Magnetic resonance imaging (MRI) is an imaging modality for venous diseases that is an alternative to more conventional techniques such as ultrasonography, impedance plethysmography, computed tomography (CT), and invasive selective contrast venography. The advantages of MRI include its noninvasive nature, lack of ionizing radiation and exposure to iodine-based contrast, high spatial resolution, ability to acquire unlimited imaging planes, and its unique ability to perform multicontrast tissue characterization. Despite these advantages, however, routine magnetic resonance venography (MRV) is not widely performed because it generally requires a radiologic team that is familiar with this specialized technique. Also, MRV lacks portability and sometimes incur a higher cost compared with other conventional techniques.
BASIC MAGNETIC RESONANCE IMAGING TECHNIQUES
MRI is based on the exploitation of the magnetization properties inherent in hydrogen protons of tissues to acquire images. In the presence of a strong external magnetic field, more commonly a 1.5-Tesla or increasingly 3.0-Tesla magnet, the hydrogen protons in the body precess along the direction of the magnetic field. Brief external radiofrequency (RF) pulses with a magnitude dependent on a proton's gyromagnetic ratio (an intrinsic property of the proton) and the field strength are applied, causing a disruption of the alignment, magnetization of the hydrogen proton, and a net absorption of energy. This pulse is rapidly turned off, and the protons return to their original alignment with the magnetic field. This shift from a higher energy to a lower energy state creates RF waves that are detected by receiver coils adjacent to the body and are converted into electrical signals that form the basis of an MRI image. Spatial localization of the signal is accomplished through gradient coils that produce subtle regional differences in resonant frequency in multiple directions.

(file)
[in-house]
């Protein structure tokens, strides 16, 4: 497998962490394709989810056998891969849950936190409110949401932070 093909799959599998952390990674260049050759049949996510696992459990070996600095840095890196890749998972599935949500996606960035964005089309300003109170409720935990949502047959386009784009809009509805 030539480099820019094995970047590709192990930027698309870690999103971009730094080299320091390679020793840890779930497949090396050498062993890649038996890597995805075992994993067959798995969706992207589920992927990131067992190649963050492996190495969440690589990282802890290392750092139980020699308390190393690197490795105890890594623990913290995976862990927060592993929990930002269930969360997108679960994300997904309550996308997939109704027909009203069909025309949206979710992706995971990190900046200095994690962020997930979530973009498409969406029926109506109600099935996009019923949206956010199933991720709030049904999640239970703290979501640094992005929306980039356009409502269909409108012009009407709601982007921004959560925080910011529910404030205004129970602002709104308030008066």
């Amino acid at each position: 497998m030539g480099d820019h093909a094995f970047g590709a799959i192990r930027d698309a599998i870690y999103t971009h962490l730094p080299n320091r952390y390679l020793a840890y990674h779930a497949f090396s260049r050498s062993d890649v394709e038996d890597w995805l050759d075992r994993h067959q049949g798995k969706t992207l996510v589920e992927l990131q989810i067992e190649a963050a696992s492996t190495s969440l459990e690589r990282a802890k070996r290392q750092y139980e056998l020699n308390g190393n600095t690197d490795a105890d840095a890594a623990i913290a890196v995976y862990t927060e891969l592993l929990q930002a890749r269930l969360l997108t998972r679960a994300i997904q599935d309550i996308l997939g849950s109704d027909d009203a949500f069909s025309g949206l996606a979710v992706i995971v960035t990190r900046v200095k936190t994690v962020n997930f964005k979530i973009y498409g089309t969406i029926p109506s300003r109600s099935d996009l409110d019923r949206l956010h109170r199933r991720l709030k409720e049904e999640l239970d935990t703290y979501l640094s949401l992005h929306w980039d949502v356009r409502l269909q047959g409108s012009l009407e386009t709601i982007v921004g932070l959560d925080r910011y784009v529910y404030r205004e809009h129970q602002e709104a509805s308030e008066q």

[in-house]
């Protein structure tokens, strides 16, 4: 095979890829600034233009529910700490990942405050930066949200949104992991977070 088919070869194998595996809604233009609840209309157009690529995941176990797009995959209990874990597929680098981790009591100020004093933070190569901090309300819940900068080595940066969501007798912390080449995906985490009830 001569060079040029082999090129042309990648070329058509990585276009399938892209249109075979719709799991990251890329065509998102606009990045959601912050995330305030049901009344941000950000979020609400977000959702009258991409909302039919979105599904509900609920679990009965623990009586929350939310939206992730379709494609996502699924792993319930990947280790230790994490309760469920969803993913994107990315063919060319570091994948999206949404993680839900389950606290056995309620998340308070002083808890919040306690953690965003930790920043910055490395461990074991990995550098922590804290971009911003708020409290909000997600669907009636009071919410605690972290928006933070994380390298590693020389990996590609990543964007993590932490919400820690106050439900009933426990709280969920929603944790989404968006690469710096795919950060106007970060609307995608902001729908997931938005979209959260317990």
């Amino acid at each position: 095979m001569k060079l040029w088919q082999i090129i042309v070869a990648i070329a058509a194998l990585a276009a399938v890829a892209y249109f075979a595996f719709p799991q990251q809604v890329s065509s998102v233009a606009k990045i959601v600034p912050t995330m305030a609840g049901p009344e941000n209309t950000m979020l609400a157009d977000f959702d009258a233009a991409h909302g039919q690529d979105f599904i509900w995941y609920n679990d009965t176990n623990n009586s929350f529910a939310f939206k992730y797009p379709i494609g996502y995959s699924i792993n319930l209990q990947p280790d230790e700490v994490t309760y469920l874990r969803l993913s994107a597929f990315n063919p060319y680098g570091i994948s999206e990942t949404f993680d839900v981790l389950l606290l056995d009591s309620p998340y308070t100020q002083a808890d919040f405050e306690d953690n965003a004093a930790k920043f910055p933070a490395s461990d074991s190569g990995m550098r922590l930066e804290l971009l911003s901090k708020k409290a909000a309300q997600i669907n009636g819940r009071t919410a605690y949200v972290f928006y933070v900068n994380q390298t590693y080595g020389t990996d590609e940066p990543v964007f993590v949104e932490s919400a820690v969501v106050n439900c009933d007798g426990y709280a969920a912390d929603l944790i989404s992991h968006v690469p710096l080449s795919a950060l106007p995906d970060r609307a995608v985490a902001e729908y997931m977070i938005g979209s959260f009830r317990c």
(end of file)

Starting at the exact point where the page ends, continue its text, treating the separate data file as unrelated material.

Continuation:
MRV can be divided into two major groups: noncontrast MRV and contrast-enhanced MRV based on the use of gadolinium-based contrast agents. Noncontrast MRV, in turn, is performed most commonly using time-of-flight (TOF) or phase contrast (PC) techniques.1
Time-of-Flight Magnetic Resonance Venography
This is a type of MRI that relies on gradient echo or "bright blood" imaging. When subjected to a long series of RF pulses with a short echo time, flowing blood shows signal enhancement because motion allows these moving protons to experience only a restricted number of RF excitations before moving out of the imaged volume, and the continuous refreshment or inflow of spins into the imaging volume ensures a maximal alignment of protons with the external magnetic field before the RF pulses.2 In contrast, stationary tissues have partially relaxed signals that lead to lower signal intensity. Even without the use of contrast, the TOF images show hyperintense signals in the vessels, and the technique is robust as long as the protons in the blood experience only a few RF pulses before being refreshed. To differentiate venous from arterial signal, a presaturation band that nulls inflowing arterial blood ...